Some people are of the opinion that one needs to be a certain age or have a certain amount of “life experience” before they earn the right to write a memoir.
I’m 25 and wrote my first memoir at 22. I’m contemplating writing a second.
The only reason I’m considering this is because the kind of memoir I am interested in reading does not exist. At least not that I know of.
There are a plethora of memoirs out there about finding faith, losing it, and the grueling process of finding it again (see Addie Zierman’s When We Were on Fire, Elizabeth Esther’s Girl at the End of the World, and Rachel Held Evans’ Faith Unraveled for some awesome examples). But one thing these women have in common is their faith journey began in a church from early childhood. If you know me at all, you know that is not my life.
I want to read more books about people who chose Christianity after growing up in an environment that was staunchly against it.
I want to read more books about people who continue to choose Christianity despite the inevitable bumper-car effect of old cultural mores clashing with new ones; of old lingo that doesn’t jell with a new spiritual vocabulary; and the Pariah Syndrome that comes with being one of few people in your church with this particular background, which you are not ashamed of, but refuse to talk about because you are a person who desires to make friends, not some Show and Tell presentation.
If those books exist, I have yet to find them. It is my hope that if I were to write a book like this, it will bring other people with similar experiences out of the woodwork and into my favorite coffee shop to talk to me.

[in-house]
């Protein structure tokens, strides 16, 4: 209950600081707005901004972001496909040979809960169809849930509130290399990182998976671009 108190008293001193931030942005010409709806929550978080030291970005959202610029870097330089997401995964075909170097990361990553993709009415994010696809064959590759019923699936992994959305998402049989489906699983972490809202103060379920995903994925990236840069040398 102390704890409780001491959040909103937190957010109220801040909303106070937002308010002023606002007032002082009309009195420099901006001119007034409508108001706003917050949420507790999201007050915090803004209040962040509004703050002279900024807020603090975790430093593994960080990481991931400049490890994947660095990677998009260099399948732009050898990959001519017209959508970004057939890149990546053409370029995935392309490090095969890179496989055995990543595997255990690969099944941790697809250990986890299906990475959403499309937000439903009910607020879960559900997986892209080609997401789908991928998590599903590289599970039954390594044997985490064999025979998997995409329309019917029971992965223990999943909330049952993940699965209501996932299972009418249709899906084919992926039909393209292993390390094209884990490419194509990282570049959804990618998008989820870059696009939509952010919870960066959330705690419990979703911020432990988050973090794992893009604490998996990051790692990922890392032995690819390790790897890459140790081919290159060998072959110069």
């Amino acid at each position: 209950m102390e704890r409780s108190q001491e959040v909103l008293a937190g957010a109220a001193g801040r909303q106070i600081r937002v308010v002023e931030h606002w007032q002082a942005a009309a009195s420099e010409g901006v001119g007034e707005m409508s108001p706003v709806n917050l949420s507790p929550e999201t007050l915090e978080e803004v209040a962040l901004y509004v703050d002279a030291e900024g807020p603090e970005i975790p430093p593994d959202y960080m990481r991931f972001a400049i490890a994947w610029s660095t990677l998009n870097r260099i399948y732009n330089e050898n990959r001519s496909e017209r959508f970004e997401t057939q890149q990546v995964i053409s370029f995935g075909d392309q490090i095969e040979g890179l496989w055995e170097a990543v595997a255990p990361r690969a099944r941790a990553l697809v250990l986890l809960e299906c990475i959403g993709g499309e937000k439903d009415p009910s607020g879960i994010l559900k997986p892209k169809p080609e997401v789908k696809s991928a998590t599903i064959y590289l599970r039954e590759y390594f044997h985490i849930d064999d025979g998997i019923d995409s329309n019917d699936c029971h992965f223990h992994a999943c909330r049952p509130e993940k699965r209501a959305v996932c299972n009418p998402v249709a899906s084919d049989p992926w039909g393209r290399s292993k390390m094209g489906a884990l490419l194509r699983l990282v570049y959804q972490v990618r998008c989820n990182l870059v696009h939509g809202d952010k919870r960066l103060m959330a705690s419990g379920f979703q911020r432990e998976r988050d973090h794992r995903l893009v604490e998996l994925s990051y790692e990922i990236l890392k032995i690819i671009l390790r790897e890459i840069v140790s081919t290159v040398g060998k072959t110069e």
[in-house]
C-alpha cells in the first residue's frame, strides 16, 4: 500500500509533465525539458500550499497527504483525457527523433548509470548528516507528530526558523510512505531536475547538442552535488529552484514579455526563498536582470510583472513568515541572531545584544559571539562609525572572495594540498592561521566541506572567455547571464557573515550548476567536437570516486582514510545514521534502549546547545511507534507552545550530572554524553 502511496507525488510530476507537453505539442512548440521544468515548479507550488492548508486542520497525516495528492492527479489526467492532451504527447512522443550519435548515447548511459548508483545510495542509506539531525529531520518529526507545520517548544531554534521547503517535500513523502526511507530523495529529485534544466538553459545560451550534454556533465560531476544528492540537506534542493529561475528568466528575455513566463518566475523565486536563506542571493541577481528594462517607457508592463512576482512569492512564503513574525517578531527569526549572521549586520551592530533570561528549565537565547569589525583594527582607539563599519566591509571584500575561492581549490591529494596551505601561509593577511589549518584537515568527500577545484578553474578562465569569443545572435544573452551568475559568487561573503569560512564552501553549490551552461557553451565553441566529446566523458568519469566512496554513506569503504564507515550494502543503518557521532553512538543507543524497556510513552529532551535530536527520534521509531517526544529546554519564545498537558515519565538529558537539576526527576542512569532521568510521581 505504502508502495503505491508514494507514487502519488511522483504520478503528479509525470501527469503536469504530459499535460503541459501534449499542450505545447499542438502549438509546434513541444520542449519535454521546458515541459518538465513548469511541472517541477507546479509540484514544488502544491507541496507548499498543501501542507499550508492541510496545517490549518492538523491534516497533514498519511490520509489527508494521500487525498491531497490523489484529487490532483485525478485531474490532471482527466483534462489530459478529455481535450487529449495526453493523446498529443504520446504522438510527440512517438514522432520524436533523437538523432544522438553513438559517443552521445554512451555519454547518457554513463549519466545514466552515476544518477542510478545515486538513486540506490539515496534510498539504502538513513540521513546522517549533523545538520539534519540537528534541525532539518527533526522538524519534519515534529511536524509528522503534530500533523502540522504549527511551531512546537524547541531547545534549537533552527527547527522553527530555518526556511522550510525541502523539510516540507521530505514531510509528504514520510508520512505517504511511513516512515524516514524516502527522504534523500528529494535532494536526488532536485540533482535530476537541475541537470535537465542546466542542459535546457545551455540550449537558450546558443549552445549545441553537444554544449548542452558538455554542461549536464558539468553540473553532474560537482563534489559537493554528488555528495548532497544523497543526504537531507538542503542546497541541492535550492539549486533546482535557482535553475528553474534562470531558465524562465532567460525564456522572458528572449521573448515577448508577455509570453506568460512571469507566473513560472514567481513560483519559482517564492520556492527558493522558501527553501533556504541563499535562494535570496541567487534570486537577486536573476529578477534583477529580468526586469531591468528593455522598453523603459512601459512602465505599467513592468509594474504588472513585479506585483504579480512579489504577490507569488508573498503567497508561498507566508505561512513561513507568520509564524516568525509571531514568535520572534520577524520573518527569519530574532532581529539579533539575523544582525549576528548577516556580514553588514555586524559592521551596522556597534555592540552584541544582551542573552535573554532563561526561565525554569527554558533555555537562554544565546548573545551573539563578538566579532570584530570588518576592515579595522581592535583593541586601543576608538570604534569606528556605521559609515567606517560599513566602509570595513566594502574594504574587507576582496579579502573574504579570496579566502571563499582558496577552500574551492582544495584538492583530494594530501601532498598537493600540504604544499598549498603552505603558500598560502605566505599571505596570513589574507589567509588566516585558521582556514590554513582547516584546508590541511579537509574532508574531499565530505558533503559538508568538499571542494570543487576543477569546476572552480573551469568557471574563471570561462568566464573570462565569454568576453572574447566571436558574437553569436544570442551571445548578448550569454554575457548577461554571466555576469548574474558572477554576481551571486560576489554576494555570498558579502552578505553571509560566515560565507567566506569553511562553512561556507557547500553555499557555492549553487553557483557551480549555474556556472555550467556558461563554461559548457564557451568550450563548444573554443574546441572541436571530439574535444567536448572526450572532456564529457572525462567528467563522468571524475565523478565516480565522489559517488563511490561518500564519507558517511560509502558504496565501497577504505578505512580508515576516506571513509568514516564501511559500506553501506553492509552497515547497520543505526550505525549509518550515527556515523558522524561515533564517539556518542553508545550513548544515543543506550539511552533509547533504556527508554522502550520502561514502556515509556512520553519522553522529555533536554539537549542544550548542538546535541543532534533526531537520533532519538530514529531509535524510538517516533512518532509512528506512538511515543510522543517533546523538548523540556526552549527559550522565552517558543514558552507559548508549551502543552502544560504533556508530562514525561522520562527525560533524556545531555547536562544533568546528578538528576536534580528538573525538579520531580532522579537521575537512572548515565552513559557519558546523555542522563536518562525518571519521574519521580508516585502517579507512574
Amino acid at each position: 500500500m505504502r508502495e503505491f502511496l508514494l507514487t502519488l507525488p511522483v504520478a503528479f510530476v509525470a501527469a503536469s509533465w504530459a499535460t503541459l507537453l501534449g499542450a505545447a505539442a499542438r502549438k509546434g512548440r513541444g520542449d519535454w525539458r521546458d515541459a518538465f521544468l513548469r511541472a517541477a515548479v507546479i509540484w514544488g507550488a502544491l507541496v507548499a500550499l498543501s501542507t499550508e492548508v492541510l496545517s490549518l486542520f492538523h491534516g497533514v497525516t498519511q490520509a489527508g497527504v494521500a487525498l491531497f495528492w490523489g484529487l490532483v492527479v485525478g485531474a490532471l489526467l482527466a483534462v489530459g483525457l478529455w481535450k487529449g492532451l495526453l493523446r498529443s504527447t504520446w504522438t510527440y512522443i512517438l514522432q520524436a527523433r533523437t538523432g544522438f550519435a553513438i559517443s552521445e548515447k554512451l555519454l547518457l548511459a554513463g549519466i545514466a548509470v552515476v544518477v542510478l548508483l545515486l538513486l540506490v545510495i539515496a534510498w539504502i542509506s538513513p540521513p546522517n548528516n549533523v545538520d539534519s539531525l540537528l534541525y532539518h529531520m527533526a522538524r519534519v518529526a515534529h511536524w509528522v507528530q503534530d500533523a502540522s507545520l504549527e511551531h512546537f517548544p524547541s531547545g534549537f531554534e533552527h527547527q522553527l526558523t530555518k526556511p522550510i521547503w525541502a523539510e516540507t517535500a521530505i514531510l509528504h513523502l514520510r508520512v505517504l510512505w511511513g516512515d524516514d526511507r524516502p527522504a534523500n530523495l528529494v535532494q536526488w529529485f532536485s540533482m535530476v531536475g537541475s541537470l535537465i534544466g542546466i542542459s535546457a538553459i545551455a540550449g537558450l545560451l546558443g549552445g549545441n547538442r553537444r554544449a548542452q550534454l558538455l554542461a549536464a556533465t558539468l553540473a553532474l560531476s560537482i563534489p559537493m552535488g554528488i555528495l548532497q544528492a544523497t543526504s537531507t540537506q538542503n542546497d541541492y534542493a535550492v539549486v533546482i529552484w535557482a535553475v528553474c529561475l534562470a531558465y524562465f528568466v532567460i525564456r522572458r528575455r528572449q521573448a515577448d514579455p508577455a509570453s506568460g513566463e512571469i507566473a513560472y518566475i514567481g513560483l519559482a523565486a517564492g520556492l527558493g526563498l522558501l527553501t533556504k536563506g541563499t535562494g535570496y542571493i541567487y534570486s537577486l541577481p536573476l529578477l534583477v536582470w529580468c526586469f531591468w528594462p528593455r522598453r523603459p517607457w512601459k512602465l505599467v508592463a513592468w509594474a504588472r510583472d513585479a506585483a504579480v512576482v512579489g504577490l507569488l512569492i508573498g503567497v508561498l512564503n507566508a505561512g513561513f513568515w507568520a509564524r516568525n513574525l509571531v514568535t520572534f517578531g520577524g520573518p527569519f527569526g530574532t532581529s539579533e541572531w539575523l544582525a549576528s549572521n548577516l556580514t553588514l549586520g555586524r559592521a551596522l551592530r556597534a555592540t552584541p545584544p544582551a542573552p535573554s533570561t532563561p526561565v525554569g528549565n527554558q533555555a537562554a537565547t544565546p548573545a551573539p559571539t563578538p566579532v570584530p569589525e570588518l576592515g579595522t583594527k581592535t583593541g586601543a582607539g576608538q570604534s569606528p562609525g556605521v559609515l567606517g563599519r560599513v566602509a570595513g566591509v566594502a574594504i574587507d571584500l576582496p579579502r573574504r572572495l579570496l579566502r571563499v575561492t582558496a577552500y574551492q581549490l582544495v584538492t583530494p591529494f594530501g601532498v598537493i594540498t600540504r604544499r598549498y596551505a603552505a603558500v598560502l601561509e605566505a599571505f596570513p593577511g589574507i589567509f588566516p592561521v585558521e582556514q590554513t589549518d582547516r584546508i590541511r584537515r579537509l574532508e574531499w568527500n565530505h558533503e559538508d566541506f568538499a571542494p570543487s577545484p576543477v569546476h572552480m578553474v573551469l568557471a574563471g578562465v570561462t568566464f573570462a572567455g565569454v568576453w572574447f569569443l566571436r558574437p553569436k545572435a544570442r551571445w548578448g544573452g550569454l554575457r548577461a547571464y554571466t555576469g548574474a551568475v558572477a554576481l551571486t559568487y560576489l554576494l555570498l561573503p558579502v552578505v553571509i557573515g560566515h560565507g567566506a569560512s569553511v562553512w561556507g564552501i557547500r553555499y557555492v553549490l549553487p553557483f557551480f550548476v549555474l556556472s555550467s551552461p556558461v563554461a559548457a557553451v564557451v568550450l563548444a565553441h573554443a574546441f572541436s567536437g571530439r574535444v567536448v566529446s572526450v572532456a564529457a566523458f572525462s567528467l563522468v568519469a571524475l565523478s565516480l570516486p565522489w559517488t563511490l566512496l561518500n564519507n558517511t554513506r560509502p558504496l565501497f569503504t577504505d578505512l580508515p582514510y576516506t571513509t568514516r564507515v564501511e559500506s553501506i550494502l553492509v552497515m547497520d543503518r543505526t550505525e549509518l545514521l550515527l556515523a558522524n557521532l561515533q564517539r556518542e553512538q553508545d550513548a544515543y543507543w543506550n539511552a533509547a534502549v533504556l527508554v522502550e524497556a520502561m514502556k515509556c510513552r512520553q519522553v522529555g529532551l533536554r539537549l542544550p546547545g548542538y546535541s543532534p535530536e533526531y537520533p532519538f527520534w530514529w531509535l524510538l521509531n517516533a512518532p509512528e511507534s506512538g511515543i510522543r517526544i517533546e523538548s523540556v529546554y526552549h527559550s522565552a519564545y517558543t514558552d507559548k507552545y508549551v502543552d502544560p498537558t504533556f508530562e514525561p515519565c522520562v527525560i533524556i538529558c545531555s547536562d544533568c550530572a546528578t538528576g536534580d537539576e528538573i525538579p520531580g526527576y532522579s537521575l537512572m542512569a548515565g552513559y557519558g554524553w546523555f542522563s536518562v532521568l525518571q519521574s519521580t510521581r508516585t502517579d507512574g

As of now, the people who share or at least relate to these experiences live in my laptop, not in my city. They can be found in organizations like Christians for Biblical Equality, but they live all over the world, not down the street.
The idea of “biblical equality” started with the idea that women can and should be able to lead people as male pastors do. But I want to take this definition further and expand it for people who worship differently than the “mainstream” Christian does: people who find standing during worship songs uncomfortable (and sometimes the lyrics tacky); people who feel squeamish when asked to pray out loud before a group; people who long for community but feel excluded because they aren’t extroverted or “outwardly spiritual” enough.
“Biblical equality” can mean that your worship is as valid and meaningful as my worship. I don’t see this idea expressed often enough.
I’m currently working on a piece that I hope to submit to a popular blogger as a guest post, so it won’t appear on my blog yet. But I hope to use it as a starting point for the maybe-memoir I might write. Because when it comes to improving community and making all members of the body of Christ feel welcome, there’s not enough paper in the world to discuss it.